How To Incorporate Honey in Your Cocktail Mixing

Honey dipper and honeycomb on table.

Honey is the sweet amber nectar of busy bees, improving just about everything it touches. That’s especially true with cocktails, and we’re not just talking about obvious choices like the hot toddy.

Now especially, as we transition from summer-fresh sippers to fall-appropriate cocktails, honey can really play a part. The most important thing you can do is ditch the mass-produced supermarket mega brand honey. Dig a little deeper into the best honey brands and you’ll find a world of different flavors and unmatched quality. See what’s kicking around the top shelf of your local shop or get the freshest stuff imaginable from you local farmer’s market. And while you’re working with the good stuff, here are a few other tips to remember when using honey at your home bar, plus a few recipes to try.

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Blend Honey Properly

Often, the drink you’re making is cold and doesn’t take to honey as kindly as you like. The last thing you want is your lovely sweetener, sunk at the base of your glass and not even close to integrated. Try making honey syrup. This essentially entails mixing honey with warm water. Just remember to seal when not using and know that as a major sugar source, it will want to ferment on its own if you don’t use it soon.

With warm drinks, honey integrates pretty well so you can almost always get away with just adding it straight. Start small, however, as you don’t want to over-sweeten your cocktail. Adding honey directly like this is also a fantastic way to add to the texture of your cocktail.

Experiment with Honey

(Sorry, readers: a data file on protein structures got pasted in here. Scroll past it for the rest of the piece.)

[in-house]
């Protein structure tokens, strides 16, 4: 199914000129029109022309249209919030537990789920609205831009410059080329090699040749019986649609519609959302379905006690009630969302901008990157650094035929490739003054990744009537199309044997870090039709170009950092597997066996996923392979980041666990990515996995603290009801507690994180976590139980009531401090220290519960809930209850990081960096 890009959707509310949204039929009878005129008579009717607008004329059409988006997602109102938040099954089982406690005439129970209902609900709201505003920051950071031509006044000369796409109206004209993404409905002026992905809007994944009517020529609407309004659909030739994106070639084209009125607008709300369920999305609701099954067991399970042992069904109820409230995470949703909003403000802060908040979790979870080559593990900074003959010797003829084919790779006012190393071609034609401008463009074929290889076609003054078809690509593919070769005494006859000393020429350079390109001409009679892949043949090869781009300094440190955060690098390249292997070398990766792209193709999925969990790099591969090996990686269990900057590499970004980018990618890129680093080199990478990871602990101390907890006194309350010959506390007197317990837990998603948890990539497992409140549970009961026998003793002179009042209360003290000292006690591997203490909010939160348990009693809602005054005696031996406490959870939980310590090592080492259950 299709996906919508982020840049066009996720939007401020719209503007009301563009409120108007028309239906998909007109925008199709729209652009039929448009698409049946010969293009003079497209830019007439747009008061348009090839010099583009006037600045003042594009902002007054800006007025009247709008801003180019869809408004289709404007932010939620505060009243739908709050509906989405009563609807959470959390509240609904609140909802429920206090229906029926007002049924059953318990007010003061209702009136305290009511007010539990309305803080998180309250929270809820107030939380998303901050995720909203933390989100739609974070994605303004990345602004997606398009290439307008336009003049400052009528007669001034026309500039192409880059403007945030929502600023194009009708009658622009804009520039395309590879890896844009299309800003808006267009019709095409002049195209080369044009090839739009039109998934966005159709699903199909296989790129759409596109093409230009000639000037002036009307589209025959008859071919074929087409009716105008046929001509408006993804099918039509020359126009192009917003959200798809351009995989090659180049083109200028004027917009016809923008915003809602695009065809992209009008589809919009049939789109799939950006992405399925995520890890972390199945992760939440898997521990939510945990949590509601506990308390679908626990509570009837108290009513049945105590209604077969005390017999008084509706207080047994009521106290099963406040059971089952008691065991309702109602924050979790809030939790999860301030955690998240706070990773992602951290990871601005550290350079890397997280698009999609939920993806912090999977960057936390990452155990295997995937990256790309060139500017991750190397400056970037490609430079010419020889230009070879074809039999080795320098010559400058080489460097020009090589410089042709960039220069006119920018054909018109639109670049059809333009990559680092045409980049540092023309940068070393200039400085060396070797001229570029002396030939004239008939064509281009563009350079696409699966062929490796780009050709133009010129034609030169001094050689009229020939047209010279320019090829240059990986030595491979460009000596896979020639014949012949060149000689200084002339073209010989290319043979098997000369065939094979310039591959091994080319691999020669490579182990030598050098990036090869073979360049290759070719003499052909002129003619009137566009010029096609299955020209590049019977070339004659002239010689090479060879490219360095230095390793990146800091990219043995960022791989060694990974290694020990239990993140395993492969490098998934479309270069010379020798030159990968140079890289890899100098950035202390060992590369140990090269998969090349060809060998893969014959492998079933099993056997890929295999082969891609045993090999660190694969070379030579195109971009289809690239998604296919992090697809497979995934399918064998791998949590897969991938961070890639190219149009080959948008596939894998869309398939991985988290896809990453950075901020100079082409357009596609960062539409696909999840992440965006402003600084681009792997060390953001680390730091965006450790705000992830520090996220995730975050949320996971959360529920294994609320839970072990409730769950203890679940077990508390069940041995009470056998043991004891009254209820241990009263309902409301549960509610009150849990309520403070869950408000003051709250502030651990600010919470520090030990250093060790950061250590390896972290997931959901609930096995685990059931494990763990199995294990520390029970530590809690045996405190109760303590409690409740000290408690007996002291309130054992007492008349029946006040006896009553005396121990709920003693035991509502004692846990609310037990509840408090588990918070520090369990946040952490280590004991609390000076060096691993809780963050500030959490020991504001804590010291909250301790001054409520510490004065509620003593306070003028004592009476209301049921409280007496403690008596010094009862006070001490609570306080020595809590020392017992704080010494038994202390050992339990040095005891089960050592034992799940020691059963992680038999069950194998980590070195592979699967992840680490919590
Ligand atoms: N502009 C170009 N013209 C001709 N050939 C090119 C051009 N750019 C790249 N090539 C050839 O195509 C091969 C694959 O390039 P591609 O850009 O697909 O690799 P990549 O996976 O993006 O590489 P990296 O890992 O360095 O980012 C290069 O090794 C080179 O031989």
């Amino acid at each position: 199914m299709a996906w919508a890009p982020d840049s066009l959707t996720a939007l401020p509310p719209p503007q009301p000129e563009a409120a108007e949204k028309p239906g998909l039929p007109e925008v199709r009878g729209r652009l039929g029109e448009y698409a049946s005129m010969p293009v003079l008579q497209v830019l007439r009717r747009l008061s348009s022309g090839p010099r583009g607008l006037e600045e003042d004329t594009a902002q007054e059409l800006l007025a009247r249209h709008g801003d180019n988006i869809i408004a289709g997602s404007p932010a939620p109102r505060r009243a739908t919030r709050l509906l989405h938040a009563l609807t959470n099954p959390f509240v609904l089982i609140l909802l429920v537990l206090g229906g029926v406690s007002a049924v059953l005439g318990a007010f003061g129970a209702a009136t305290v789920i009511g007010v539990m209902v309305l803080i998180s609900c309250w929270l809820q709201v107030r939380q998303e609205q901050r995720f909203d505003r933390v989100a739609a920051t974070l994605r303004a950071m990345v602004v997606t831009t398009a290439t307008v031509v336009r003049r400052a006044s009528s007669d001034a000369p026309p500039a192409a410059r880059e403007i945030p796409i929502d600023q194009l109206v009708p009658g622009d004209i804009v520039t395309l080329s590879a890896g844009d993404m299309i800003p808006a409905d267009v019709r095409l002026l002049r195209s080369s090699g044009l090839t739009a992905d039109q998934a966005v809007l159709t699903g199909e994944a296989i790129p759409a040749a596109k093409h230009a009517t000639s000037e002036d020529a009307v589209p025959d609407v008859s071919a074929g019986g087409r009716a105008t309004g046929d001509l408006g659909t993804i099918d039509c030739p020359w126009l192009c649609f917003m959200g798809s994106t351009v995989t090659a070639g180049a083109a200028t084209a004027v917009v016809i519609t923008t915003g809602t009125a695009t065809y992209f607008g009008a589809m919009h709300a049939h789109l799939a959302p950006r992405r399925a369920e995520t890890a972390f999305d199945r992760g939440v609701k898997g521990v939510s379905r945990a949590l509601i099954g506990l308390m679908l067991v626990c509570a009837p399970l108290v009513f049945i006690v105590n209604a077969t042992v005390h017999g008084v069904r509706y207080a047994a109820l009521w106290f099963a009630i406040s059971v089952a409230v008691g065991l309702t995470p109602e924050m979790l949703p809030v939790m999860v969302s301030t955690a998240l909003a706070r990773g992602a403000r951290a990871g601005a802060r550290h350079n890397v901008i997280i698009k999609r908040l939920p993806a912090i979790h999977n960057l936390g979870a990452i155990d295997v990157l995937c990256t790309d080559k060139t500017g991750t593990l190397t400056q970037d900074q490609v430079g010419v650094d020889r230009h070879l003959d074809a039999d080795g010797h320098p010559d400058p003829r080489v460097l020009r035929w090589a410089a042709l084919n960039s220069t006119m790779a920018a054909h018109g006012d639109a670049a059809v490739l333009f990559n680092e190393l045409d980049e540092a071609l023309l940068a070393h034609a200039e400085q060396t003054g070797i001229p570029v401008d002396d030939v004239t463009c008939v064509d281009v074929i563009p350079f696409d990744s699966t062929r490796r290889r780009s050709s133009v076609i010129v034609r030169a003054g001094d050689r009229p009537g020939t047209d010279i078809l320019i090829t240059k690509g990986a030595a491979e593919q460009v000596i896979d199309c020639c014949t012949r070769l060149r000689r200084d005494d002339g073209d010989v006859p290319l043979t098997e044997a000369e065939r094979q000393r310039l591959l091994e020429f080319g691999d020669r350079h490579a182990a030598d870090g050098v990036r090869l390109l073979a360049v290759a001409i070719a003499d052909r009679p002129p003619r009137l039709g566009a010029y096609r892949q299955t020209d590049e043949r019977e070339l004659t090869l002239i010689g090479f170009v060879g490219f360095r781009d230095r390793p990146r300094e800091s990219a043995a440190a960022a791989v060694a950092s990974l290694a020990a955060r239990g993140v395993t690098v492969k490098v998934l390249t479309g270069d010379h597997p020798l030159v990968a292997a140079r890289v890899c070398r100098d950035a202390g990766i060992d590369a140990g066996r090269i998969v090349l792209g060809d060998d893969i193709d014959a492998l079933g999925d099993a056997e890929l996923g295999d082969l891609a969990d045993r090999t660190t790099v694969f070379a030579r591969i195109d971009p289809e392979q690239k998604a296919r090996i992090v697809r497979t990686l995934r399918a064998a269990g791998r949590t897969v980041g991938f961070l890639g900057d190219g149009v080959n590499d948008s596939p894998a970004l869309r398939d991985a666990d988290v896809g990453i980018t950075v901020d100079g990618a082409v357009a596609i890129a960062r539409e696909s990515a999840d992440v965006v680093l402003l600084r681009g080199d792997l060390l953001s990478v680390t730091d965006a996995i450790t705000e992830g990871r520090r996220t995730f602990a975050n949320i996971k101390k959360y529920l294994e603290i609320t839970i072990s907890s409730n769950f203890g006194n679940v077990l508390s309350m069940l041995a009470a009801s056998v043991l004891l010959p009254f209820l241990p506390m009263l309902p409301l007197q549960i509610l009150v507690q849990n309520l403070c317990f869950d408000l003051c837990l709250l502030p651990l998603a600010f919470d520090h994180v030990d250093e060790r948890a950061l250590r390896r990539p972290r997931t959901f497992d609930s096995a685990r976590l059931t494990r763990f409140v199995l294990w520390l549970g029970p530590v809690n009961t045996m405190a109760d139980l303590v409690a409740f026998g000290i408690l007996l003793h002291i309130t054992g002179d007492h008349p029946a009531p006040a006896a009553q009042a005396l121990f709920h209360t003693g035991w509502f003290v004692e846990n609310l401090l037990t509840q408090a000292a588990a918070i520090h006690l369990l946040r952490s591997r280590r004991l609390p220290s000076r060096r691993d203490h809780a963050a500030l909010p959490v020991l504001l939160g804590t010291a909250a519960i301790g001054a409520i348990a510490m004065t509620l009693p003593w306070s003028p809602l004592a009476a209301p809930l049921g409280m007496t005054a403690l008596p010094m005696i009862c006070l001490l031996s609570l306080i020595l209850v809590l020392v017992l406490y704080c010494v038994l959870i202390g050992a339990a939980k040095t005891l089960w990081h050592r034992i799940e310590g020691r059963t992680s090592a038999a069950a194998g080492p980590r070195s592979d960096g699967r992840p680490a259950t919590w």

Good honey can be swapped for a lot of things, from simple syrup to agave. Start trying it in some of your favorite cocktail recipes, especially tiki-style drinks like the Jungle Bird. If a drink calls for something sweet, even a liqueur, try plugging your favorite honey in instead.

And don’t limit yourself to a single kind, like the ubiquitous clover honey. A lighter, sweeter honey like orange blossom can be great with something herbal and aromatic, like gin. Manuka honey from New Zealand is richer and does great with spirits like rum and bourbon. Buckwheat is one of the darkest honeys and fares well with the spicy kick of rye or even some scotches. Talk up your local specialty shop owner or honey producer and get experimenting.

Make Your Own Honey

In case you haven’t heard, there’s a global bee shortage. Do your part and start your own hive! It’s actually an amazing hobby and you’ll learn about terroir in the process. The flavors your colony produces will be unique to your locale, as well as the time of year. Think floral late-spring honeys or a honey with some tropical notes if you reside closer to the equator. While beekeeping, you’ll be aiding the biodiversity at play in your region and experiencing the reward of mixing with something you helped make (or at least harvest).

Buckwheat Honey Old Fashioned

Buckwheat Honey Old Fashioned on table.

This cocktail calls on the tropical notes of the Rampur whisky and the lovely bond they form with the buckwheat honey.

Method: In the bottom of a large rocks glass, combine the orange peel, bitters, and honey. Muddle to combine flavors and release the orange oil. Add whisky an gently stir to combine. Add ice, and stir again to further combine the ingredients and chill to dilution. 

Sunshine 75

Sunshine 75 Cocktail on table.

Here, take in the lovely interplay of this juniper-leaning gin with orange blossom honey, in syrup form.

  • 1 oz Jaisalmer Indian Craft Gin
  • .5 oz fresh lemon juice
  • .5 oz orange blossom honey syrup*
  • 3 oz dry champagne
  • 1 drop orange blossom water

*Honey Syrup: Mix 2 parts honey with 1 part warm water.

Method: In a cocktail shaker, combine the gin, citrus, and honey syrup. Shake, but not to bruise. Double strain into a tall flute and top with dry Champagne. Garnish with a lemon twist and add one drop of orange blossom water.

Earl Grey Hot Toddy

Earl Grey Hot Toddy

We had to include a favorite Hot Toddy recipe. This one brings the bergamot of Earl Grey, enriched by honey. We suggest a lighter honey, like orange blossom or eucalyptus.

  • 2 oz bourbon
  • 4 oz hot water
  • 1 oz lemon juice
  • 2 tsp honey
  • 1 bag Earl Grey tea

Method: Add bourbon, lemon, and honey to a heatproof mug. Make Earl Grey tea as usual, then add to mug. Stir to mix, garnish with a lemon wedge, and enjoy.

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